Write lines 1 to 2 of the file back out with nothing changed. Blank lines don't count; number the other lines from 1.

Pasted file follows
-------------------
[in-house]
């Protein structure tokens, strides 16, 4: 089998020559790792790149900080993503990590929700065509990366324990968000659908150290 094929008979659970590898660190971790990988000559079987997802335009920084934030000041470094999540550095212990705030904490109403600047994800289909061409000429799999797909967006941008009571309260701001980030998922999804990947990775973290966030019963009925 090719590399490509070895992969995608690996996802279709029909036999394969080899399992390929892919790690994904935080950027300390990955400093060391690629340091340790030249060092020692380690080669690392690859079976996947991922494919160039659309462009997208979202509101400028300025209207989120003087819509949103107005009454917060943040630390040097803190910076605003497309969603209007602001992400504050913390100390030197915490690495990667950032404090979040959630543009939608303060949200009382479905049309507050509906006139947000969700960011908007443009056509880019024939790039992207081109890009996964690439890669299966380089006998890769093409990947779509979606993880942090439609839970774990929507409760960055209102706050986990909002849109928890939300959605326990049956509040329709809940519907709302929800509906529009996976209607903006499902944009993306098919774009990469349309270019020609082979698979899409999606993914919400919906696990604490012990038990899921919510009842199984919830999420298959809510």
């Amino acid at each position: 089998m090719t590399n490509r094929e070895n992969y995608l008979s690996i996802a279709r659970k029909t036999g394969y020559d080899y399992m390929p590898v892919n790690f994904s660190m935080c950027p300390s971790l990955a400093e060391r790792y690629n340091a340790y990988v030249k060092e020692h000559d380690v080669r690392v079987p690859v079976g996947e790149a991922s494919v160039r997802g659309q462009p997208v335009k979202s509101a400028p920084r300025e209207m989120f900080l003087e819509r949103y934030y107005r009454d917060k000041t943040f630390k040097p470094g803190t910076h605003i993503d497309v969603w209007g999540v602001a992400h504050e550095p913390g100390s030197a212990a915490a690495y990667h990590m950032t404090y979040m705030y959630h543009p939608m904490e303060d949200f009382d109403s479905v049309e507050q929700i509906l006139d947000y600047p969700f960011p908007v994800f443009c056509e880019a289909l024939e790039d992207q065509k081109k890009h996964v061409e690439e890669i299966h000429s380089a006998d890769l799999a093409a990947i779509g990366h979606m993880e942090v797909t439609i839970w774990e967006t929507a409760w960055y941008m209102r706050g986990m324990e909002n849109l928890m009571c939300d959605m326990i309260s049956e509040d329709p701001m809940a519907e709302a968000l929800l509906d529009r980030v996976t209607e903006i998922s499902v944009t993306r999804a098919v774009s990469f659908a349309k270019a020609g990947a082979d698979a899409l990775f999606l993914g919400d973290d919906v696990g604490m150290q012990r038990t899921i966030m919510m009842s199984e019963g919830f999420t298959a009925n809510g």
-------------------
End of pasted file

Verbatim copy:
[in-house]
């Protein structure tokens, strides 16, 4: 089998020559790792790149900080993503990590929700065509990366324990968000659908150290 094929008979659970590898660190971790990988000559079987997802335009920084934030000041470094999540550095212990705030904490109403600047994800289909061409000429799999797909967006941008009571309260701001980030998922999804990947990775973290966030019963009925 090719590399490509070895992969995608690996996802279709029909036999394969080899399992390929892919790690994904935080950027300390990955400093060391690629340091340790030249060092020692380690080669690392690859079976996947991922494919160039659309462009997208979202509101400028300025209207989120003087819509949103107005009454917060943040630390040097803190910076605003497309969603209007602001992400504050913390100390030197915490690495990667950032404090979040959630543009939608303060949200009382479905049309507050509906006139947000969700960011908007443009056509880019024939790039992207081109890009996964690439890669299966380089006998890769093409990947779509979606993880942090439609839970774990929507409760960055209102706050986990909002849109928890939300959605326990049956509040329709809940519907709302929800509906529009996976209607903006499902944009993306098919774009990469349309270019020609082979698979899409999606993914919400919906696990604490012990038990899921919510009842199984919830999420298959809510």